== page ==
SAN DIEGO—Anti-tuberculosis treatment (ATT) appears to be both safe and effective in patients with chronic kidney disease (CKD), data show.
In a 12-month study of 572 CKD patients, of whom 33 had tuberculosis (TB), researchers in India found that 84.8% of subjects responded to ATT, although the responses to the treatment were not as robust as seen in patients with normal kidney function. Clinicians may need to modify the dosing interval of ATT for patients with impaired kidney function, who may not achieve optimal outcomes with standard daily therapy.
The study also showed that gastritis was the most common complication from ATT in CKD patients, followed by drug-induced hepatitis. The investigators observed worsening of renal function in a minority of CKD patients.
“TB is endemic in the developing world and India has the second largest burden of disease,” said lead investigator Teny Mathew John, MD, currently a specialist in infectious diseases at Hamad General Hospital Doha Qatar. “Chronic kidney disease is an immunosuppressed state like HIV. We had many patients with CKD presenting with unexplained fever and weight loss and when evaluated had radiological, biochemical, or microbiological evidence of TB. Some had response to empirical anti TB treatment as well.”
Dr. John presented study findings at IDWeek, a conference sponsored by the Infectious Diseases Society of America and three other medical organizations.
TB management in CKD patients is not well defined and guidelines stop short of formulating a proper treatment plan. He and his colleagues analyzed the effectiveness of ATT overall in CKD patients as well as the effectiveness of specific dosing and duration of ATT.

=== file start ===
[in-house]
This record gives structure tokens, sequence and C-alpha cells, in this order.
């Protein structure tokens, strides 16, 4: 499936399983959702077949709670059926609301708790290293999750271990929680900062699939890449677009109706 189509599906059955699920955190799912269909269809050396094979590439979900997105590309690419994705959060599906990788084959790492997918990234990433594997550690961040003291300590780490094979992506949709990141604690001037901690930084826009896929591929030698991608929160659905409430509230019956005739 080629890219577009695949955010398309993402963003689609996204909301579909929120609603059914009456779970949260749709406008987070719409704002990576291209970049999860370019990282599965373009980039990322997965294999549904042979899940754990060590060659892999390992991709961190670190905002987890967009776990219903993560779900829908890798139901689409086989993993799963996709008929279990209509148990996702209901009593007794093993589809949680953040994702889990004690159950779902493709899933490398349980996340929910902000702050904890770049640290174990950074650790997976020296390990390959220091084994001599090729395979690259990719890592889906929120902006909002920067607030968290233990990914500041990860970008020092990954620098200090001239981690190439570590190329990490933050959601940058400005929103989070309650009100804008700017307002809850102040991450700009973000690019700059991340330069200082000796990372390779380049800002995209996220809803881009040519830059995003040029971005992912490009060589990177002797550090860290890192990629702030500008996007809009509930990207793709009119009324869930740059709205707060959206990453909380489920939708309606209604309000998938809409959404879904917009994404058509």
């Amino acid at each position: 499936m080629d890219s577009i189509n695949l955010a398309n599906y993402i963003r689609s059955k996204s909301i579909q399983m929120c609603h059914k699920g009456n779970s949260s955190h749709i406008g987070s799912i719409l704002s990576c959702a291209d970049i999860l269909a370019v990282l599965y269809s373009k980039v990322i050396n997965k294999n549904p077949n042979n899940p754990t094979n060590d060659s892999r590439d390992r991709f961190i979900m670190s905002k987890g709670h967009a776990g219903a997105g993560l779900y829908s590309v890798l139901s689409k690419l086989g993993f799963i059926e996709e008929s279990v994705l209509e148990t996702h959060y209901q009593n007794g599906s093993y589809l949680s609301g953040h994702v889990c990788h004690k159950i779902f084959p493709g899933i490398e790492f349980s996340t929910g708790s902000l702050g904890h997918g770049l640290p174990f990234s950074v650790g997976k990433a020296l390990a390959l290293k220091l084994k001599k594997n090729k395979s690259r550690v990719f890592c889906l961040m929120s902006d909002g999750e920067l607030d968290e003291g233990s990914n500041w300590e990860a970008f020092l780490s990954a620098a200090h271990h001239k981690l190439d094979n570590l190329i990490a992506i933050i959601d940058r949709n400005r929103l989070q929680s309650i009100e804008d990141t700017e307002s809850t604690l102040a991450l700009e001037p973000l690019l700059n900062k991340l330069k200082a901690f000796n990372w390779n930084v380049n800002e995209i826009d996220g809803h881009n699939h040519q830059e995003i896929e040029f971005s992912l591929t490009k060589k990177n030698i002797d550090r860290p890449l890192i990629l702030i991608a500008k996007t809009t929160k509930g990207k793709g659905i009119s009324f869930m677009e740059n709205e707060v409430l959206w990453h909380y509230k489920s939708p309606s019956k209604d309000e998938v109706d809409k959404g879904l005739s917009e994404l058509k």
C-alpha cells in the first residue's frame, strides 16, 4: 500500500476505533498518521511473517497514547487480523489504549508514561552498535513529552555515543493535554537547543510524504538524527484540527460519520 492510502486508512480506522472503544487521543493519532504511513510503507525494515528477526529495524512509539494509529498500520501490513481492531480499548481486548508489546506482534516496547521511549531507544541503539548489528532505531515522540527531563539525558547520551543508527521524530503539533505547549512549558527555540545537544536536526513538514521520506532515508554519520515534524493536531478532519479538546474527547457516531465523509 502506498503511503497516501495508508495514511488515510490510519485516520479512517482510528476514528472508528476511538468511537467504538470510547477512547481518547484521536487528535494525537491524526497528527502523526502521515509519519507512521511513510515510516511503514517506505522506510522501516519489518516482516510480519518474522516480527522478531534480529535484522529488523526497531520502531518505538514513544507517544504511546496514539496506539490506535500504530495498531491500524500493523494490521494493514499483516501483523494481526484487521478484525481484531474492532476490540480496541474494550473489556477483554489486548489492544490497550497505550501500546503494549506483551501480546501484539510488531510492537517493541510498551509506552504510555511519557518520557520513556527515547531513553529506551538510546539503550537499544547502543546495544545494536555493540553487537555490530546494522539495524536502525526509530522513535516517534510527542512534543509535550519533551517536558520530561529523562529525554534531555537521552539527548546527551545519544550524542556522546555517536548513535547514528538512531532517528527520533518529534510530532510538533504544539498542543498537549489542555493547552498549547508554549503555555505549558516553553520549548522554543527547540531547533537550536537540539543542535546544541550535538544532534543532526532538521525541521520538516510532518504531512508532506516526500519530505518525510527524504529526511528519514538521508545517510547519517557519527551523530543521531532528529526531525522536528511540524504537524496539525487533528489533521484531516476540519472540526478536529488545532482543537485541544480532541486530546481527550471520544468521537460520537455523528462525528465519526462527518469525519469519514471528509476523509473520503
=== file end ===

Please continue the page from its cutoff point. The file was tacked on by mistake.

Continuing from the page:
The prospective study, which included 33 CKD patients with TB, was conducted from August 2009 to July 2010 at the Department of Nephrology/Medicine, Government Medical College, Kottayam, Kerala, India, under the guidance of K.P.Jayakumar, MD, Professor and Head of Nephrology. All CKD patients with a diagnosis of TB were included and each patient was started on ATT using isoniazid (5mg/kg), rifampicin (10mg/kg), pyrazinamide (12-20 mg/kg), ethambutol (15-25mg/kg) and/or ofloxacin 400 mg. Patients were given isoniazid and rifampicin daily and given pyrazinamide and ethambutol/ofloxacin on alternate days (thrice weekly).
Patients with severe forms of TB (central nervous system [CNS], spine, pericarditis, and disseminated) were treated longer than those with less serve forms (pleural effusion, lymphadenopathy, ascites, and abscess). Patients were excluded from the study if they were under the age of 13, were HIV infected, if they had underlying liver disease, or were renal transplant recipients.
Extra pulmonary TB was the predominant form diagnosed (84.8%) and among these patients TB pleural effusion (32.1%) was the most common followed by CNS TB (17.9%). Of the 33 TB patients, 28 (84.8%) were cured, meaning they had radiological, microbiological, or laboratory evidence of improvement.
“TB should be one of the important differential diagnoses in a CKD patient with unexplained fever and weight loss,” Dr. John told Renal & Urology News. “Genitourinary TB in CKD can present as strictures and scarring and usually the radiological findings are quite specific. The outcome of TB treatment is comparable to that of the general population although the treatment duration is prolonged, needing up to one year.”
The most common ATT-related adverse event (AE) was gastritis (36.1%), followed by drug induced hepatitis (11.1%). Other notable AEs included rash (5.6%) and isoniazid-induced psychosis (2.8%). A worsening of renal function was observed only in 2.8%. The study cohort had a 9% mortality rate. The rate was highest among those with disseminated TB and CNS TB.